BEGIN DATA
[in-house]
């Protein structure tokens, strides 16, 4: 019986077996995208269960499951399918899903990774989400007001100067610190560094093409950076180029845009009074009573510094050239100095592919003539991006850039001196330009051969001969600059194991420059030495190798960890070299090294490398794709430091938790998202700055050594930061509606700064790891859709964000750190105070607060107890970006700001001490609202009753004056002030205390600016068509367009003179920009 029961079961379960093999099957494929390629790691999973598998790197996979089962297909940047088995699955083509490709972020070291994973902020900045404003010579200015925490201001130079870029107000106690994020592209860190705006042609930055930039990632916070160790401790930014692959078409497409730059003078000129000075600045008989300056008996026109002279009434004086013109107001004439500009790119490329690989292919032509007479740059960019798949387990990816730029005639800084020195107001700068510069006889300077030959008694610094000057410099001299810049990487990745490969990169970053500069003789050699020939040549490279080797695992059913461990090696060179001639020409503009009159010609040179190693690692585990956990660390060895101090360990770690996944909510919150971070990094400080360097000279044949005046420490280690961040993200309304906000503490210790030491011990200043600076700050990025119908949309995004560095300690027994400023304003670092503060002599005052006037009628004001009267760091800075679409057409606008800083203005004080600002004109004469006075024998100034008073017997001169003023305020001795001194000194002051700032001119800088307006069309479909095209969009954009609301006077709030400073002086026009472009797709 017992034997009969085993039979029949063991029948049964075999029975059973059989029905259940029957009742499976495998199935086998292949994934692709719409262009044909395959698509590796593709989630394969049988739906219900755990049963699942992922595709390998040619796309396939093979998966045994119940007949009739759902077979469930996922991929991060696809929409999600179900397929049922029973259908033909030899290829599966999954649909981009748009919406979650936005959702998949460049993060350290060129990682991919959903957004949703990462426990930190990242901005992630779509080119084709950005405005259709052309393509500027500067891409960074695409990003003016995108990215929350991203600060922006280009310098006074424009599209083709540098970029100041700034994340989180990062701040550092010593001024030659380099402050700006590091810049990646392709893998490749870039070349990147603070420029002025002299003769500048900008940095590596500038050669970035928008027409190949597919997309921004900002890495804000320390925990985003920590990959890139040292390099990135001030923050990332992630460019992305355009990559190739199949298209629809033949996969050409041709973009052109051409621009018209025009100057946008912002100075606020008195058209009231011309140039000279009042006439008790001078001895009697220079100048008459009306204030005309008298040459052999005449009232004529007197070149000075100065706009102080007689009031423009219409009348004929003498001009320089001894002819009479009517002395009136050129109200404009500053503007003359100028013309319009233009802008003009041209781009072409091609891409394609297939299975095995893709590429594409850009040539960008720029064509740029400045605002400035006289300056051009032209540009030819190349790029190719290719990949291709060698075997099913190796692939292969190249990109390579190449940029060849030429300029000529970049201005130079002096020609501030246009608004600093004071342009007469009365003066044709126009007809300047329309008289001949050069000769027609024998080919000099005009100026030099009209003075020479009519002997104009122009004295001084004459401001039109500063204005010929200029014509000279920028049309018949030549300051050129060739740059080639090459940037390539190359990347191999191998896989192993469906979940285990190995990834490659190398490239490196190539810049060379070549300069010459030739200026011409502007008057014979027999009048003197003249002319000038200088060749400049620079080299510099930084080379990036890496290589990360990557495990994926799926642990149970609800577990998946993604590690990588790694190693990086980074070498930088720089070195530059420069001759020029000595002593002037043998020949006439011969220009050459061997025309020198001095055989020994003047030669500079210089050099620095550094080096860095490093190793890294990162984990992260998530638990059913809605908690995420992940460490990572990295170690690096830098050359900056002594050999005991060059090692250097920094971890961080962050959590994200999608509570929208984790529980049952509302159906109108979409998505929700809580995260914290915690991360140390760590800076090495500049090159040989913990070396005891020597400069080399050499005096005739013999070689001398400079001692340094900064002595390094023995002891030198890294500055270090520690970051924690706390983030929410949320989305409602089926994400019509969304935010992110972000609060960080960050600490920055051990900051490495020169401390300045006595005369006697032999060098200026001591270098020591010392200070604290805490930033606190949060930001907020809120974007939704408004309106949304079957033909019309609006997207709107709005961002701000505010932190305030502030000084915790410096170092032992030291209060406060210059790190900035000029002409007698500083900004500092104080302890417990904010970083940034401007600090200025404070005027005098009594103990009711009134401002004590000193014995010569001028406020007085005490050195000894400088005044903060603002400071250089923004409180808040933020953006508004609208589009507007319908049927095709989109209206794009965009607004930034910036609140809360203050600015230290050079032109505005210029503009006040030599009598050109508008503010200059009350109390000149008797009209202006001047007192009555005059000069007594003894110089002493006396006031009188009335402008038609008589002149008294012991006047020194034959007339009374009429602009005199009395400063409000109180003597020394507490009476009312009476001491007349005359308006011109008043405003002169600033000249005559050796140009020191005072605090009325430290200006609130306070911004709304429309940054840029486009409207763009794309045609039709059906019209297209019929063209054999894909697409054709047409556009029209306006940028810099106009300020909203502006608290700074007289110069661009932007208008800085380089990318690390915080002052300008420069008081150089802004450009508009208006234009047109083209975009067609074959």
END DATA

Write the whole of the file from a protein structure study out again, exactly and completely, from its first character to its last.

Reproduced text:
[in-house]
């Protein structure tokens, strides 16, 4: 019986077996995208269960499951399918899903990774989400007001100067610190560094093409950076180029845009009074009573510094050239100095592919003539991006850039001196330009051969001969600059194991420059030495190798960890070299090294490398794709430091938790998202700055050594930061509606700064790891859709964000750190105070607060107890970006700001001490609202009753004056002030205390600016068509367009003179920009 029961079961379960093999099957494929390629790691999973598998790197996979089962297909940047088995699955083509490709972020070291994973902020900045404003010579200015925490201001130079870029107000106690994020592209860190705006042609930055930039990632916070160790401790930014692959078409497409730059003078000129000075600045008989300056008996026109002279009434004086013109107001004439500009790119490329690989292919032509007479740059960019798949387990990816730029005639800084020195107001700068510069006889300077030959008694610094000057410099001299810049990487990745490969990169970053500069003789050699020939040549490279080797695992059913461990090696060179001639020409503009009159010609040179190693690692585990956990660390060895101090360990770690996944909510919150971070990094400080360097000279044949005046420490280690961040993200309304906000503490210790030491011990200043600076700050990025119908949309995004560095300690027994400023304003670092503060002599005052006037009628004001009267760091800075679409057409606008800083203005004080600002004109004469006075024998100034008073017997001169003023305020001795001194000194002051700032001119800088307006069309479909095209969009954009609301006077709030400073002086026009472009797709 017992034997009969085993039979029949063991029948049964075999029975059973059989029905259940029957009742499976495998199935086998292949994934692709719409262009044909395959698509590796593709989630394969049988739906219900755990049963699942992922595709390998040619796309396939093979998966045994119940007949009739759902077979469930996922991929991060696809929409999600179900397929049922029973259908033909030899290829599966999954649909981009748009919406979650936005959702998949460049993060350290060129990682991919959903957004949703990462426990930190990242901005992630779509080119084709950005405005259709052309393509500027500067891409960074695409990003003016995108990215929350991203600060922006280009310098006074424009599209083709540098970029100041700034994340989180990062701040550092010593001024030659380099402050700006590091810049990646392709893998490749870039070349990147603070420029002025002299003769500048900008940095590596500038050669970035928008027409190949597919997309921004900002890495804000320390925990985003920590990959890139040292390099990135001030923050990332992630460019992305355009990559190739199949298209629809033949996969050409041709973009052109051409621009018209025009100057946008912002100075606020008195058209009231011309140039000279009042006439008790001078001895009697220079100048008459009306204030005309008298040459052999005449009232004529007197070149000075100065706009102080007689009031423009219409009348004929003498001009320089001894002819009479009517002395009136050129109200404009500053503007003359100028013309319009233009802008003009041209781009072409091609891409394609297939299975095995893709590429594409850009040539960008720029064509740029400045605002400035006289300056051009032209540009030819190349790029190719290719990949291709060698075997099913190796692939292969190249990109390579190449940029060849030429300029000529970049201005130079002096020609501030246009608004600093004071342009007469009365003066044709126009007809300047329309008289001949050069000769027609024998080919000099005009100026030099009209003075020479009519002997104009122009004295001084004459401001039109500063204005010929200029014509000279920028049309018949030549300051050129060739740059080639090459940037390539190359990347191999191998896989192993469906979940285990190995990834490659190398490239490196190539810049060379070549300069010459030739200026011409502007008057014979027999009048003197003249002319000038200088060749400049620079080299510099930084080379990036890496290589990360990557495990994926799926642990149970609800577990998946993604590690990588790694190693990086980074070498930088720089070195530059420069001759020029000595002593002037043998020949006439011969220009050459061997025309020198001095055989020994003047030669500079210089050099620095550094080096860095490093190793890294990162984990992260998530638990059913809605908690995420992940460490990572990295170690690096830098050359900056002594050999005991060059090692250097920094971890961080962050959590994200999608509570929208984790529980049952509302159906109108979409998505929700809580995260914290915690991360140390760590800076090495500049090159040989913990070396005891020597400069080399050499005096005739013999070689001398400079001692340094900064002595390094023995002891030198890294500055270090520690970051924690706390983030929410949320989305409602089926994400019509969304935010992110972000609060960080960050600490920055051990900051490495020169401390300045006595005369006697032999060098200026001591270098020591010392200070604290805490930033606190949060930001907020809120974007939704408004309106949304079957033909019309609006997207709107709005961002701000505010932190305030502030000084915790410096170092032992030291209060406060210059790190900035000029002409007698500083900004500092104080302890417990904010970083940034401007600090200025404070005027005098009594103990009711009134401002004590000193014995010569001028406020007085005490050195000894400088005044903060603002400071250089923004409180808040933020953006508004609208589009507007319908049927095709989109209206794009965009607004930034910036609140809360203050600015230290050079032109505005210029503009006040030599009598050109508008503010200059009350109390000149008797009209202006001047007192009555005059000069007594003894110089002493006396006031009188009335402008038609008589002149008294012991006047020194034959007339009374009429602009005199009395400063409000109180003597020394507490009476009312009476001491007349005359308006011109008043405003002169600033000249005559050796140009020191005072605090009325430290200006609130306070911004709304429309940054840029486009409207763009794309045609039709059906019209297209019929063209054999894909697409054709047409556009029209306006940028810099106009300020909203502006608290700074007289110069661009932007208008800085380089990318690390915080002052300008420069008081150089802004450009508009208006234009047109083209975009067609074959």